Firefly Aerospace is an emerging end-to-end space transportation company focused on developing a family of launch vehicles, in-space vehicles, and services to provide industry-leading affordability, convenience, and reliability to its government and commercial customers. Firefly’s launch vehicles, combined with their in-space vehicles, such as the Space Utility Vehicle (SUV) and Blue Ghost Lunar Lander, provide the space industry with a single source for missions from LEO to the surface of the Moon and beyond.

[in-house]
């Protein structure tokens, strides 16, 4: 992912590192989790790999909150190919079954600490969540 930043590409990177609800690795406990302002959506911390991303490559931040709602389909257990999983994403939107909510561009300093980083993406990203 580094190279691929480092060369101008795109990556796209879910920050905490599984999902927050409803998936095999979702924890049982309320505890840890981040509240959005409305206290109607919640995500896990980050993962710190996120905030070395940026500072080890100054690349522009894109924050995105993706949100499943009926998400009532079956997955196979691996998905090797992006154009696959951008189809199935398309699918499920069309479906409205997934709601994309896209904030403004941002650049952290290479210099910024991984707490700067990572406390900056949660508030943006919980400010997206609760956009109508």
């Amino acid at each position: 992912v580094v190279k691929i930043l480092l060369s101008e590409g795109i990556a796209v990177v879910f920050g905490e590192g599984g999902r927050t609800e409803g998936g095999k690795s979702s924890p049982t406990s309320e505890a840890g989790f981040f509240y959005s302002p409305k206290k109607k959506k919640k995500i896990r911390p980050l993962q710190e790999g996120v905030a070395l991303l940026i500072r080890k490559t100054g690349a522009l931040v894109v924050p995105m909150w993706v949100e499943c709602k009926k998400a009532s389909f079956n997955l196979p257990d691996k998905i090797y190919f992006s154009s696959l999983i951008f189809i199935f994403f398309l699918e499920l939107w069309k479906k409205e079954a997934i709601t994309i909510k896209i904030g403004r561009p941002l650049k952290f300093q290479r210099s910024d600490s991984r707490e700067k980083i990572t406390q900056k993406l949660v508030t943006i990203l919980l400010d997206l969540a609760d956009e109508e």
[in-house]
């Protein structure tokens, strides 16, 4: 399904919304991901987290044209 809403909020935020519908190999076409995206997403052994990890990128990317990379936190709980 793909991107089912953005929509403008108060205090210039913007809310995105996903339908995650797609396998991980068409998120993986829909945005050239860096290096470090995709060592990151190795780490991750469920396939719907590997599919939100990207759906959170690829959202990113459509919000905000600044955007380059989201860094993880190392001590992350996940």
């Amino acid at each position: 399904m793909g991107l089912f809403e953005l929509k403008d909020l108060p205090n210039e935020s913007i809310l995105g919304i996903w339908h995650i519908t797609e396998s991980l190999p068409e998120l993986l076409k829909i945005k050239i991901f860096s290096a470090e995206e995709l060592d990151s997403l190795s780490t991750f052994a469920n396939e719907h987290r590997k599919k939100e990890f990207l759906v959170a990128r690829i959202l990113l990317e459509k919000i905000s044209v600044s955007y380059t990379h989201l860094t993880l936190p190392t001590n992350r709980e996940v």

Northrop Grumman is a technology company, focused on global security and human discovery. Our pioneering solutions equip our customers with capabilities they need to connect, advance and protect the U.S. and its allies. Driven by a shared purpose to solve our customers’ toughest problems, our 90,000 employees define possible every day.